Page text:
My readers outside of Minnesota may get a chance to view this natural wonder. Here, clouds will likely interfere. But fear not! Twenty-eight days from now, the moon will once again be full, and will once again be super.

I encourage you to observe yourself month to month as the lunar cycles pass. Do you feel a difference in energy or focus as the moon moves from new to full? Personally, I tend to dream more vividly around the new moon. Around the full moon, I am more distracted, misplacing things and generally being klutzier than usual. Let me know what you experience. If the oceans are affected, why shouldn’t we, who are watery, salty creatures, also feel the pull of the waxing and waning moon?

Get out tonight and do you best coyote howl!

Worm Moon

The time has come, I decided, for me to pay closer attention the cycles of nature–the monthly waxing and waning of the moon, the equinoxes and solstices, the apparent movement of planets and stars, daily sunrises and sunsets, leaf unfurlings, floral bloomings, bird migrations, meteor showers, and so much more.

Since the beginning of humanoid existence, we lived in intimate relationship to our natural surroundings. Now that most of us dwell in homes with roofs, move from place to place in enclosed conveyances, and do our work indoors, that connection has loosened. And with that, we have lost a sense of true kinship with other living creatures of the myriad plant and animal varieties.

The March full moon is commonly known as the Worm Moon, presumably based on the emergence of earthworms. It is also referred the Sugar Moon, pertaining to the flow of maple sap. Coming up April 26 the Pink Moon will grace our skies as one of two 2021 Super Moons,, referring to an appearance of somewhat larger than normal sized disk. The designation of the April full moon as pink is said to relate to the blooming time of pink moss phlox.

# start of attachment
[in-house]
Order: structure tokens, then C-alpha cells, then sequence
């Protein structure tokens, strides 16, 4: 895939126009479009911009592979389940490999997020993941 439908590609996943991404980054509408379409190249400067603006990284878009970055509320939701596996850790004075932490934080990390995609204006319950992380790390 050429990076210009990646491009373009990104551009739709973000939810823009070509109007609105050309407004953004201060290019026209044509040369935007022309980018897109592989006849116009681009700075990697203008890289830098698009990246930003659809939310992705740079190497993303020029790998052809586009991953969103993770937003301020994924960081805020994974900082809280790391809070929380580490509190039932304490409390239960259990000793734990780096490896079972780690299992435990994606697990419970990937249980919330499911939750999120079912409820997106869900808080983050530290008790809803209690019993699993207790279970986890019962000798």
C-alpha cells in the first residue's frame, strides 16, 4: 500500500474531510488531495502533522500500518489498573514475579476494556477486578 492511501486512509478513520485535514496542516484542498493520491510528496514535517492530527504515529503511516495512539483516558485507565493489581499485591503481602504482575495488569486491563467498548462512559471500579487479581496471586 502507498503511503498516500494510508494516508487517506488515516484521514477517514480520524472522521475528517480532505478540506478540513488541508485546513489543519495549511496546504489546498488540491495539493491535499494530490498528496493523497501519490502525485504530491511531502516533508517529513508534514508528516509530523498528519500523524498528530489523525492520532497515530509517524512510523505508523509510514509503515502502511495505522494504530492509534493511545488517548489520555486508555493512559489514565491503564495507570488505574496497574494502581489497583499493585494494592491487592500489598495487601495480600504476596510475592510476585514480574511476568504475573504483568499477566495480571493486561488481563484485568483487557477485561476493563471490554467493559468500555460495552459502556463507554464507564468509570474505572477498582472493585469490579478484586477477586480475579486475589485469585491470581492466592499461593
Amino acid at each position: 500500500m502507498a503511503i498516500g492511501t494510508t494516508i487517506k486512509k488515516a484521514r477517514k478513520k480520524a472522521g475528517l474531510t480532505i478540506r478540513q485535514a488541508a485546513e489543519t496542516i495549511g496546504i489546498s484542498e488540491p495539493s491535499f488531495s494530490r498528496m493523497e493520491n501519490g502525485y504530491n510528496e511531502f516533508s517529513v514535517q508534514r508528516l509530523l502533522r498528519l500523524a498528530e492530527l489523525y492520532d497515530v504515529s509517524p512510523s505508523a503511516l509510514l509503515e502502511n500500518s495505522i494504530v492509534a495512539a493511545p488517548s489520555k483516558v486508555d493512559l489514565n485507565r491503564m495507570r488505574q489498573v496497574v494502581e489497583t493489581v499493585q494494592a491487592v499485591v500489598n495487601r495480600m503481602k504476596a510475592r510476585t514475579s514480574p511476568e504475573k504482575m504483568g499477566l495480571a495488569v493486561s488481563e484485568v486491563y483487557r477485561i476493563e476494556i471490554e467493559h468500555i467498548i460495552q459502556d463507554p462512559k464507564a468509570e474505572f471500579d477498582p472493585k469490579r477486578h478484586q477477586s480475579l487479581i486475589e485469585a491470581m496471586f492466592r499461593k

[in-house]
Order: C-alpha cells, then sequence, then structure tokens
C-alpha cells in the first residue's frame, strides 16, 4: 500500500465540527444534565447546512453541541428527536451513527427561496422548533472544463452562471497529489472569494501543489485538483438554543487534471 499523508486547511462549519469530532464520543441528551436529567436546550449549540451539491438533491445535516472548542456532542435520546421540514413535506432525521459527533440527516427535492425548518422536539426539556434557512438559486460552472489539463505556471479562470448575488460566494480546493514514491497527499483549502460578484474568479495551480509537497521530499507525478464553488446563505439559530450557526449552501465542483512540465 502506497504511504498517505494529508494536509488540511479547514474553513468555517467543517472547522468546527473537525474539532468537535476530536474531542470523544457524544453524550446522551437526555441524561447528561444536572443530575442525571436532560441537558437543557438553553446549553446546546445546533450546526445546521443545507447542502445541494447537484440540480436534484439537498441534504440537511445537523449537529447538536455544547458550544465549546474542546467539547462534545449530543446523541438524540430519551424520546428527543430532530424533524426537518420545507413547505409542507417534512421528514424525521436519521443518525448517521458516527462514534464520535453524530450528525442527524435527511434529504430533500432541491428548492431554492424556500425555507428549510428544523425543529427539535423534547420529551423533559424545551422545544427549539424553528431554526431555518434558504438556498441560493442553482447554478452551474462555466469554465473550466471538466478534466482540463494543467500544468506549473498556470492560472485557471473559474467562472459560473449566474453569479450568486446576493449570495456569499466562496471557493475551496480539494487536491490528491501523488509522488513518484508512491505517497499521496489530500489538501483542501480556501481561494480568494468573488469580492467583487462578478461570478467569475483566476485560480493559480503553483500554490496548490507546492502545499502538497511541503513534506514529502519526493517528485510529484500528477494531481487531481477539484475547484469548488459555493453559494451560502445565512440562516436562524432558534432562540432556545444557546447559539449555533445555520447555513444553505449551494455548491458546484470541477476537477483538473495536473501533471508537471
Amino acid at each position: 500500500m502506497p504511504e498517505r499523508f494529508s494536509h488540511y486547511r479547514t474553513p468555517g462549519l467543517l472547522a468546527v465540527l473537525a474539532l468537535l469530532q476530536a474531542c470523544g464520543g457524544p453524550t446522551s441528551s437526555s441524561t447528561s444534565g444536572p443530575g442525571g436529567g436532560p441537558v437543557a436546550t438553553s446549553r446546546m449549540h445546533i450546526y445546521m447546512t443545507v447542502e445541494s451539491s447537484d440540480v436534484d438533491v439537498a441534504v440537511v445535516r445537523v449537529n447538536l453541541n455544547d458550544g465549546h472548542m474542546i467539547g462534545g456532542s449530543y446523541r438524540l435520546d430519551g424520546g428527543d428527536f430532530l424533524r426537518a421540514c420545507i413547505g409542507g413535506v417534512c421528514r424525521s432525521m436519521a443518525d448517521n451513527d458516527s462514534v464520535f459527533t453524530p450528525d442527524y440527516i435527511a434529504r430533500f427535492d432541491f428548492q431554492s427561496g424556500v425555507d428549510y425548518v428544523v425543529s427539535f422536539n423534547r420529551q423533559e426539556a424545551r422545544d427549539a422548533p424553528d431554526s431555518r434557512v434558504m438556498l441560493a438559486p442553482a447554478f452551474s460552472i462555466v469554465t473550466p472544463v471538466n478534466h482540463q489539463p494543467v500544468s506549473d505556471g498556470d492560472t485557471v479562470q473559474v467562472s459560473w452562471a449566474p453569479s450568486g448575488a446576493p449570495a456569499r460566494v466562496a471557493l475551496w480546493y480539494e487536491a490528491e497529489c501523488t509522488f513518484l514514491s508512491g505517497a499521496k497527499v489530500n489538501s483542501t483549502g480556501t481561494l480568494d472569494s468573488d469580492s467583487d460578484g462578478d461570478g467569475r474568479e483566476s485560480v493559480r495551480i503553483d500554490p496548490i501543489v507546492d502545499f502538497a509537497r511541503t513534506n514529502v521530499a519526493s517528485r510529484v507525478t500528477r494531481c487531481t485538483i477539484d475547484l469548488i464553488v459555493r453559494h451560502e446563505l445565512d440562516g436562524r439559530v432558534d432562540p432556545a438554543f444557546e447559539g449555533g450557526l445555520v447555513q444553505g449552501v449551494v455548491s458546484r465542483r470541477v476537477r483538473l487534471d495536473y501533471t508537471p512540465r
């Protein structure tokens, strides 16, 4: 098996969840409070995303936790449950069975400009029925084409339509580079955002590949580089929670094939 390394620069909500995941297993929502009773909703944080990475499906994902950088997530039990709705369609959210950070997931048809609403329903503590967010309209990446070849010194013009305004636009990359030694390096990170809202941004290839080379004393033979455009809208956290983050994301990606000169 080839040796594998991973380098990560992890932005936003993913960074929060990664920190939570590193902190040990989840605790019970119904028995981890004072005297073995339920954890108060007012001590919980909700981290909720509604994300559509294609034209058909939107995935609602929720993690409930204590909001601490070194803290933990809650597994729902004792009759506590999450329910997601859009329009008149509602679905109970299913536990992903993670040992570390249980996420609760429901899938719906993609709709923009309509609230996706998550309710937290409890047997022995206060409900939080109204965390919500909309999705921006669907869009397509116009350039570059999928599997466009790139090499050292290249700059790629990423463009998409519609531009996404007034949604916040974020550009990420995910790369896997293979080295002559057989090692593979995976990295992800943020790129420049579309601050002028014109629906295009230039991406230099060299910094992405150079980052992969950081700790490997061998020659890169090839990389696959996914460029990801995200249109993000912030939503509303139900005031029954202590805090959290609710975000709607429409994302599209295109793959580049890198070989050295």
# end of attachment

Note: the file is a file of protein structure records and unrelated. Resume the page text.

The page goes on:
Renewing a connection with the natural world reminds us that we are nothing more and nothing less than creatures among creatures, dependent on the earth for nutrition, water, and air. We humans have taken an extraordinary toll on the well-being of our planet and its denizens. Only we, person by person, can turn this dire situation around. We all know the steps–buy less, drive less, eat less (or no) meat, plant trees, lobby for the preservation and restoration of wild areas, buy organic and local, to name a few possible steps.

As you gaze at a sun-glinted lake, or see a tiny wild flower in bloom, give thanks for the beauty of the earth and for the opportunity we each have to effect healing of the environment we share with all other living beings..


Homemade “tat” or ballpoint? Hmmm…

If I had any inclination toward body art, two initialisms* would be permanently inked on my arm. One day on my morning walk, I mentally spun on something someone said which was not my problem nor any of my business.


NMP/NMB was born on lovely trail along Minnehaha Creek.

Let’s say we have 16 waking hours per day, 112 hours per week. Unless we are meditation masters, our mysterious, creative, beautiful, cruel minds are buzzing every second. We need filters, we need awareness, we need tools to use when the noise overwhelms.

In this crazy age of near-infinite interconnectedness, personal intrusion takes on new significance. The curated minutiae of individual lives crowds social media–vacations, vaccinations, personal milestones, random thoughts, selfies taken here, there, and everywhere. Pop-up ads, celebrity scandals, political machinations, twenty-four news stations intended to suck us in. To the degree we allow it, a non-stop bombardment of sound and images enters our consciousness.

NMP=Not My Problem and NMB=Not My Business. 

I find these little reminders very useful. I may be stewing over something that another person did or said. Maybe a friend or family member tried to drag me into a situation for which I have no time, or in which I have no interest. Definitely NMP! Or I be thinking about choices made by a friend or relative, or a political situation over which I have no influence. Or I find myself judging the lifestyle or political opinions of another. NMB! 

Do you resonate?

We need protection from chaos, cynicism, hatred, dishonesty, judgment, endless problems which can overwhelm us to the degree that we either shut down, find refuge in less-than-healthy coping mechanisms, or fall into the trap of negativity. By setting filters we can tone down the interference, find peace of mind, and become more effective where things are our business or our problem. 

Peace be with you. Please stay in touch.

  • I first typed “acronym” as in NASA, then realized that being unpronounceable, these are initializations. Yep.